Companies that pursue Blue Ocean strategies provide apt examples. Typically, Blue Ocean strategies are defined as those that carve out new, uncontested market space that make competitors irrelevant and create new customer value (termed value innovation). Businesses that take on the exciting but difficult task of finding a Blue Ocean often become essential brands in the process. For example, Southwest Airlines’ decision not to compete against other airlines but rather to compete against driving made their brand essential to those looking to take short trips, faster and less expensively.

However, more often it’s the combination of a number of smaller actions that speak directly to who your audiences are that help you send a strong message:

We are here to serve you fully – beyond the ways you might think we’re limited to.

Avoid Inauthentic Acts

The trick becomes not letting what you do to become essential morph into superficial and slick. Your actions need to be meaningful and authentic. As in the example above, for the right company the act of providing a simple online collaboration tool does have meaning and is authentic.

Identify what will make a tangible difference for your target audiences, but don’t be afraid to show your brand’s personality because deeply connecting, resonating and relating requires it.

The bottom line is that essential brands create value, and in doing so, they also increase the value of the company behind them – which leads to an important consideration:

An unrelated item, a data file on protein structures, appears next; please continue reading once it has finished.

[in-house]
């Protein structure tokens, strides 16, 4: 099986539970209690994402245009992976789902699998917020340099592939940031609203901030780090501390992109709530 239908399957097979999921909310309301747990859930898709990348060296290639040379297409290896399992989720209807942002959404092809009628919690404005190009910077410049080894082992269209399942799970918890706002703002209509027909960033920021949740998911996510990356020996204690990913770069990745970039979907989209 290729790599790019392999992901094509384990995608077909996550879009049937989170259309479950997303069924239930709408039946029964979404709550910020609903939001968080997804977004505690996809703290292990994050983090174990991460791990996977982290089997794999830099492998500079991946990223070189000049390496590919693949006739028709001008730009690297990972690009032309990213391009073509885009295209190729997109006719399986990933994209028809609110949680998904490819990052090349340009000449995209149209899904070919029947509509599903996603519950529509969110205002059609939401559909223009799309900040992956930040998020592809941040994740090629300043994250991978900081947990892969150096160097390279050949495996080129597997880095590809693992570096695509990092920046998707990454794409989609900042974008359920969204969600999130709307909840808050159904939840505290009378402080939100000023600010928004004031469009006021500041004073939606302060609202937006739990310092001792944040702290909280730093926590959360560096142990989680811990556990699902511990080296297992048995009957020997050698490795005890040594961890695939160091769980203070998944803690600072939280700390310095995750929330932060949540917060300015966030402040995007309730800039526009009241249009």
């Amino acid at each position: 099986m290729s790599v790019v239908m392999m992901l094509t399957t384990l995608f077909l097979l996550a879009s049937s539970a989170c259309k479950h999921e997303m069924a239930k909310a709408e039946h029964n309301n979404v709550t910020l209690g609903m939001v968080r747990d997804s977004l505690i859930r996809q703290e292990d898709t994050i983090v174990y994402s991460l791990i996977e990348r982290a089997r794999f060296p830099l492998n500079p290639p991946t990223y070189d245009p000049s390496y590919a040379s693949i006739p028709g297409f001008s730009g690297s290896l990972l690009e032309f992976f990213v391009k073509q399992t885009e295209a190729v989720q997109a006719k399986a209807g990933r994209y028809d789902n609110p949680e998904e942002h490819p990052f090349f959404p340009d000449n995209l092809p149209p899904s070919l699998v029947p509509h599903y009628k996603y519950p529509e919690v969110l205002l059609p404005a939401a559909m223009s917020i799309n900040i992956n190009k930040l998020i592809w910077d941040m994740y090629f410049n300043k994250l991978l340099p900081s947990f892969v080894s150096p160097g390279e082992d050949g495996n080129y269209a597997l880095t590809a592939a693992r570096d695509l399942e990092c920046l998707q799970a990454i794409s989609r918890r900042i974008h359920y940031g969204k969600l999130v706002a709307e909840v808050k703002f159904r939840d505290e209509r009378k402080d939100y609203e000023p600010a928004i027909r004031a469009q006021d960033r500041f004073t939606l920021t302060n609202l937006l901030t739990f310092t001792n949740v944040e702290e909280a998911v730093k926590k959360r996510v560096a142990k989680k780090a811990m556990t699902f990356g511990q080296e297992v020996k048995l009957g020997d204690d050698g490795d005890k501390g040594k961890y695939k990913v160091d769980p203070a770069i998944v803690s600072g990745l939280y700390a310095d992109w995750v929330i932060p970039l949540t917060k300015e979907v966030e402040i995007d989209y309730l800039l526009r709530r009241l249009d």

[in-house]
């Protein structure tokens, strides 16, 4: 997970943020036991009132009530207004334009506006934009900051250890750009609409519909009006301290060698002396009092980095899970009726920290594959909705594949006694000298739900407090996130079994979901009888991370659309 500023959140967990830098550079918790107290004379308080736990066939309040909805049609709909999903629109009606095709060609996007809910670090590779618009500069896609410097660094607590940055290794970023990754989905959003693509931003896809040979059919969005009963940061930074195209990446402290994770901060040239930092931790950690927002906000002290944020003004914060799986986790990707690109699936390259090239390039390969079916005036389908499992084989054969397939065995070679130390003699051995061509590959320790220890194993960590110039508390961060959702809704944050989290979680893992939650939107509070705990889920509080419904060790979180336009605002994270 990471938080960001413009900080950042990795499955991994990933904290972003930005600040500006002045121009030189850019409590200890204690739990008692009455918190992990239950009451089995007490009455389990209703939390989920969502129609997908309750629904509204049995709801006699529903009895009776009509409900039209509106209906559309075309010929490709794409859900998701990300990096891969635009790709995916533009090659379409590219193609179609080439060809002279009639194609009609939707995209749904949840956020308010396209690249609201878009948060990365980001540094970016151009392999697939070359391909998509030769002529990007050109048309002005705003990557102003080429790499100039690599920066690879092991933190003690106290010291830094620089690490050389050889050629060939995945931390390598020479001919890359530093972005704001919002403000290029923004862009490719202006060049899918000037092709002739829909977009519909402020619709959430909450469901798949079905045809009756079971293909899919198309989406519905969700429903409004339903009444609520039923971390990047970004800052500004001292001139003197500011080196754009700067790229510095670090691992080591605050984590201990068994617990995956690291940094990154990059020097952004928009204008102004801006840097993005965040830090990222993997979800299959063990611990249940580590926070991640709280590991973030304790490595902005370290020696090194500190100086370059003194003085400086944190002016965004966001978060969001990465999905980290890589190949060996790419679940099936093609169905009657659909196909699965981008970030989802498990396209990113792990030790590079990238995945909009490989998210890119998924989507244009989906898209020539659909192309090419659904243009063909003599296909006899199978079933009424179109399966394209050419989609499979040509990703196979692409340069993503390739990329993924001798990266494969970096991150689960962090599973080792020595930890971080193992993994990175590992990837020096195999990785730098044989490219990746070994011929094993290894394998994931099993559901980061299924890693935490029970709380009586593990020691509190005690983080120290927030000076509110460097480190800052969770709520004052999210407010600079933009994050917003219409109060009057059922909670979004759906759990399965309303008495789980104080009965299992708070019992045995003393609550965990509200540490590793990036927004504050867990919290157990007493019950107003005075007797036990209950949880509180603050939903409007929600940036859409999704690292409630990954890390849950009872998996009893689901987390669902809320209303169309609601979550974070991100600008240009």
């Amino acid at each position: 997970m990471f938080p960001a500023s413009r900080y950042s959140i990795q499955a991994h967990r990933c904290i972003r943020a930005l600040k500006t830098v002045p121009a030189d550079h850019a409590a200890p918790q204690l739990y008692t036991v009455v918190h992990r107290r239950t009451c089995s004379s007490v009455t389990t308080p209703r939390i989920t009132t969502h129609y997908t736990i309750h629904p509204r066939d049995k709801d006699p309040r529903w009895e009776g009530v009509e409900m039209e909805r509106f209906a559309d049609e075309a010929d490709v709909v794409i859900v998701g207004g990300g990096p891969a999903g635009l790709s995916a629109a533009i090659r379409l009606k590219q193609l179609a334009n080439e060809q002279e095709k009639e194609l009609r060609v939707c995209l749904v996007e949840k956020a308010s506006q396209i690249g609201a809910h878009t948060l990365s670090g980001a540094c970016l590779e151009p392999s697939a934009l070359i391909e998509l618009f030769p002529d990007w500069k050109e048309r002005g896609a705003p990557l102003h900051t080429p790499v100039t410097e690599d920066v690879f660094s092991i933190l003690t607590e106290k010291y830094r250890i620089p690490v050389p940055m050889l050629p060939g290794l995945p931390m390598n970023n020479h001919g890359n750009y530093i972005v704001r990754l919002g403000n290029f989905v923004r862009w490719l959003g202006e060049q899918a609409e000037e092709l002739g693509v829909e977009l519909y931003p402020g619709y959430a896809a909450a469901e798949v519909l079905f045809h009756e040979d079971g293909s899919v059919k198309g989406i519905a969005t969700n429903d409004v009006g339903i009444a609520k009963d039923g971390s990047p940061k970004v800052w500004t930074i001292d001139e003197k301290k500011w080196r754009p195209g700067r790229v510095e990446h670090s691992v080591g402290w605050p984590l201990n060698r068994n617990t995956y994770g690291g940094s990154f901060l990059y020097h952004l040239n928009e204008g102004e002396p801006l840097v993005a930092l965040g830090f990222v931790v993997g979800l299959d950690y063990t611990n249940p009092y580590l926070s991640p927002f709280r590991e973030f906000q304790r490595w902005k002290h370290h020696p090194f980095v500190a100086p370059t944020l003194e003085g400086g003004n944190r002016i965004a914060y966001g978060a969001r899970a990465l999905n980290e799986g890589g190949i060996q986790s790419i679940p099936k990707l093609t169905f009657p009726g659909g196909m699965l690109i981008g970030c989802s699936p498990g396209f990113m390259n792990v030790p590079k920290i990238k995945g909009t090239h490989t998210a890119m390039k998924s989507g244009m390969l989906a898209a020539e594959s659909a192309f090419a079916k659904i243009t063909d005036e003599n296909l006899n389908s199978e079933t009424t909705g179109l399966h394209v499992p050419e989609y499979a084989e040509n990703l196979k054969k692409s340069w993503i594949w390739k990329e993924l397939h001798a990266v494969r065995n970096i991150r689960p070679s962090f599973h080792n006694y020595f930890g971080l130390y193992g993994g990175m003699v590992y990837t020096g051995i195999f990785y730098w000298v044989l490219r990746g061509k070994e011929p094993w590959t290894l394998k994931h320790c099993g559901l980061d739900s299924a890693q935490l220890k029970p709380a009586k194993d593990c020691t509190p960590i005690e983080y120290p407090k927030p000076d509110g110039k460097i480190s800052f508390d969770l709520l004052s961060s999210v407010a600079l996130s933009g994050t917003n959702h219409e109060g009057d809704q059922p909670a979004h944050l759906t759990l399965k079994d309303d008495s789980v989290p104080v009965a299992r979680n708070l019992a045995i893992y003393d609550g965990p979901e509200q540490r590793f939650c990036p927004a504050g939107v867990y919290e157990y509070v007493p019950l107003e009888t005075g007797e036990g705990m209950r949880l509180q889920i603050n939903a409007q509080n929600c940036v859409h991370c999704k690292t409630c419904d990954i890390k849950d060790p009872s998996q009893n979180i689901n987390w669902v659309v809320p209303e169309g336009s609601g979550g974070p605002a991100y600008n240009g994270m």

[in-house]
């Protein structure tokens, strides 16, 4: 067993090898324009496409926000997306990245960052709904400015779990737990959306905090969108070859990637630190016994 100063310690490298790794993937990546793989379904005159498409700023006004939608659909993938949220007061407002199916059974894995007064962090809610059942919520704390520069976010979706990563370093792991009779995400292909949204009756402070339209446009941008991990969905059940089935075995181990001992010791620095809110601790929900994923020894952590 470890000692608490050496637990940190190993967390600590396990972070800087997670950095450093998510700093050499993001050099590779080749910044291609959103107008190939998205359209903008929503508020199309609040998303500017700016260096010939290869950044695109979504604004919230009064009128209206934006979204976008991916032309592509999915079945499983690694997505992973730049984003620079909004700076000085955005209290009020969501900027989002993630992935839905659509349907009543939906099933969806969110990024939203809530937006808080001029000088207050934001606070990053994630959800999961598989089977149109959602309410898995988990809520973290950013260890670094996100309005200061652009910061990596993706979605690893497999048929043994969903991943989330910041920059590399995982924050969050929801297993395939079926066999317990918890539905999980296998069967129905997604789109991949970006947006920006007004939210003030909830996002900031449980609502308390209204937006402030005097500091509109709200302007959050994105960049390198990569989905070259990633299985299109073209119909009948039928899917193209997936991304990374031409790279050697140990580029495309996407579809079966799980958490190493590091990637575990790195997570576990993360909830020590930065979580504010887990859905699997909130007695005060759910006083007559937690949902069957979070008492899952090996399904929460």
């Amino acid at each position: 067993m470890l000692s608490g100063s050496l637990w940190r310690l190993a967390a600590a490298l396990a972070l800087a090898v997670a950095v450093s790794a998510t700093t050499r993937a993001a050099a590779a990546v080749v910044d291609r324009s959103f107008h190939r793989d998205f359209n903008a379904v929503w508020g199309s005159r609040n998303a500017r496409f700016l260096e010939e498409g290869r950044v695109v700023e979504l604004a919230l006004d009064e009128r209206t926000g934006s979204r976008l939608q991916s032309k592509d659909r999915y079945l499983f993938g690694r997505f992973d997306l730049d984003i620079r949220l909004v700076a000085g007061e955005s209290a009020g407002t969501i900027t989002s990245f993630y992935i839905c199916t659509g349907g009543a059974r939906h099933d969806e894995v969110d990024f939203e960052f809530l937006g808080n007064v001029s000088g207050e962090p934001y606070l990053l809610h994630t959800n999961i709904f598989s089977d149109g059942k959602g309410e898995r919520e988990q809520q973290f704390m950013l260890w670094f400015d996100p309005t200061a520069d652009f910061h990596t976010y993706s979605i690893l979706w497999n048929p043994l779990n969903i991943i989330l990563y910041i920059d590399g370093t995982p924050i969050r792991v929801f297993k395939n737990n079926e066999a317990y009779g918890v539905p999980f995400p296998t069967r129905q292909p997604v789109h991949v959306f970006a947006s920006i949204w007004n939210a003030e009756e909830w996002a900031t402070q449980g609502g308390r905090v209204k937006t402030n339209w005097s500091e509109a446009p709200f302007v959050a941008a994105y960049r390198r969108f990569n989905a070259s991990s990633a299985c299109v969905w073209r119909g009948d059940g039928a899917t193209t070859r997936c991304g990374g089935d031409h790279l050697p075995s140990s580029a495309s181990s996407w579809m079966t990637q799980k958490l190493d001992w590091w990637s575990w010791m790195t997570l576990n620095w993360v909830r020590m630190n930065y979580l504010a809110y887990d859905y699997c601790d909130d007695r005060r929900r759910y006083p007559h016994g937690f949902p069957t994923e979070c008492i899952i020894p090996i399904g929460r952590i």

It’s long been acknowledged that strong brands contribute greatly to sales volume, to the ability to premium price and to attract and retain great talent. It’s also widely accepted that strong brands lose less value in a recession and more easily expand into new markets and launch new products/services.

So, before a brand can become essential, it also has to hit the bar of simply being a real and strong brand in the first place – meaning your company has a clear brand purpose, position, promise, essence, values and defined personality that can be articulated by everyone at the company.

Then, allow what’s essential about your brand come from that core. In other words, be as deliberate about planning your brand’s essential as you are about planning products and services.

If you’re thoughtful and authentic in your effort, you’ll gain major points each time you find a new way to be of value to those you serve.

At Substance151, we assist companies in developing powerful brands that increase value for customers, carve out a competitive edge and improve the bottom line. Contact us at 410-732-8379 or and let’s talk about making your company’s brand essential.